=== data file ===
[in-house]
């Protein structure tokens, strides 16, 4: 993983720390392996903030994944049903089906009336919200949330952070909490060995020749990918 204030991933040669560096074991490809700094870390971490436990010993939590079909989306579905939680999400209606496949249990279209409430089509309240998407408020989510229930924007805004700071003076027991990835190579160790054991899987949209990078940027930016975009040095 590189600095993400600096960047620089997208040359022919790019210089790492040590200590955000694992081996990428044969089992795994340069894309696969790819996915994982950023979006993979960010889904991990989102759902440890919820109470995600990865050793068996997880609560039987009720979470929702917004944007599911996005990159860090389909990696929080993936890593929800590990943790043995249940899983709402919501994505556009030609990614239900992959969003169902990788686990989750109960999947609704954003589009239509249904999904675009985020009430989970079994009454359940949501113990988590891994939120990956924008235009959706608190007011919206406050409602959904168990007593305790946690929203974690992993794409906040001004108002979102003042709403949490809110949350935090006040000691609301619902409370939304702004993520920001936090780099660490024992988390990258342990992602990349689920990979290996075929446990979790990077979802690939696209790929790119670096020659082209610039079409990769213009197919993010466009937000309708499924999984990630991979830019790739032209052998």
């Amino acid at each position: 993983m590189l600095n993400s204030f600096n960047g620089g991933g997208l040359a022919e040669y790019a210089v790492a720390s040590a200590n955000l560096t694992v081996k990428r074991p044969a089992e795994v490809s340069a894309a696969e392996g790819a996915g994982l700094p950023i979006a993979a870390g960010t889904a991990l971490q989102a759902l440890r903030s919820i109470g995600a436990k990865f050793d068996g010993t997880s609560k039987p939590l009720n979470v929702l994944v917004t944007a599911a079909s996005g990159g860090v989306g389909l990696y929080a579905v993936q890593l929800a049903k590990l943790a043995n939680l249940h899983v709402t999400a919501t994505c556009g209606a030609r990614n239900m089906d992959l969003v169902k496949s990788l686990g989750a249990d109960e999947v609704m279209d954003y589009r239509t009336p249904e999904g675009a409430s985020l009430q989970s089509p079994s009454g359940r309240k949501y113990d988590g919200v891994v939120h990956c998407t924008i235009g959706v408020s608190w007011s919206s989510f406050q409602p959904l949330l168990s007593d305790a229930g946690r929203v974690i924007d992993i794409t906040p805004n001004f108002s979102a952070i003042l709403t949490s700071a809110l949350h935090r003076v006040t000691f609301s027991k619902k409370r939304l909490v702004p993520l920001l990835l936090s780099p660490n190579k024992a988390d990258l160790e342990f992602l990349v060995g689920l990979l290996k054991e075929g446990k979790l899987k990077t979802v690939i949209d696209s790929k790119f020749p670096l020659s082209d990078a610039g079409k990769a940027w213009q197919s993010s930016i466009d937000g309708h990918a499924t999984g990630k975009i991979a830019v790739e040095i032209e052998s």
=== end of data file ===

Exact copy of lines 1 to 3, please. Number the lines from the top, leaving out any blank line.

[in-house]
């Protein structure tokens, strides 16, 4: 993983720390392996903030994944049903089906009336919200949330952070909490060995020749990918 204030991933040669560096074991490809700094870390971490436990010993939590079909989306579905939680999400209606496949249990279209409430089509309240998407408020989510229930924007805004700071003076027991990835190579160790054991899987949209990078940027930016975009040095 590189600095993400600096960047620089997208040359022919790019210089790492040590200590955000694992081996990428044969089992795994340069894309696969790819996915994982950023979006993979960010889904991990989102759902440890919820109470995600990865050793068996997880609560039987009720979470929702917004944007599911996005990159860090389909990696929080993936890593929800590990943790043995249940899983709402919501994505556009030609990614239900992959969003169902990788686990989750109960999947609704954003589009239509249904999904675009985020009430989970079994009454359940949501113990988590891994939120990956924008235009959706608190007011919206406050409602959904168990007593305790946690929203974690992993794409906040001004108002979102003042709403949490809110949350935090006040000691609301619902409370939304702004993520920001936090780099660490024992988390990258342990992602990349689920990979290996075929446990979790990077979802690939696209790929790119670096020659082209610039079409990769213009197919993010466009937000309708499924999984990630991979830019790739032209052998």
């Amino acid at each position: 993983m590189l600095n993400s204030f600096n960047g620089g991933g997208l040359a022919e040669y790019a210089v790492a720390s040590a200590n955000l560096t694992v081996k990428r074991p044969a089992e795994v490809s340069a894309a696969e392996g790819a996915g994982l700094p950023i979006a993979a870390g960010t889904a991990l971490q989102a759902l440890r903030s919820i109470g995600a436990k990865f050793d068996g010993t997880s609560k039987p939590l009720n979470v929702l994944v917004t944007a599911a079909s996005g990159g860090v989306g389909l990696y929080a579905v993936q890593l929800a049903k590990l943790a043995n939680l249940h899983v709402t999400a919501t994505c556009g209606a030609r990614n239900m089906d992959l969003v169902k496949s990788l686990g989750a249990d109960e999947v609704m279209d954003y589009r239509t009336p249904e999904g675009a409430s985020l009430q989970s089509p079994s009454g359940r309240k949501y113990d988590g919200v891994v939120h990956c998407t924008i235009g959706v408020s608190w007011s919206s989510f406050q409602p959904l949330l168990s007593d305790a229930g946690r929203v974690i924007d992993i794409t906040p805004n001004f108002s979102a952070i003042l709403t949490s700071a809110l949350h935090r003076v006040t000691f609301s027991k619902k409370r939304l909490v702004p993520l920001l990835l936090s780099p660490n190579k024992a988390d990258l160790e342990f992602l990349v060995g689920l990979l290996k054991e075929g446990k979790l899987k990077t979802v690939i949209d696209s790929k790119f020749p670096l020659s082209d990078a610039g079409k990769a940027w213009q197919s993010s930016i466009d937000g309708h990918a499924t999984g990630k975009i991979a830019v790739e040095i032209e052998s």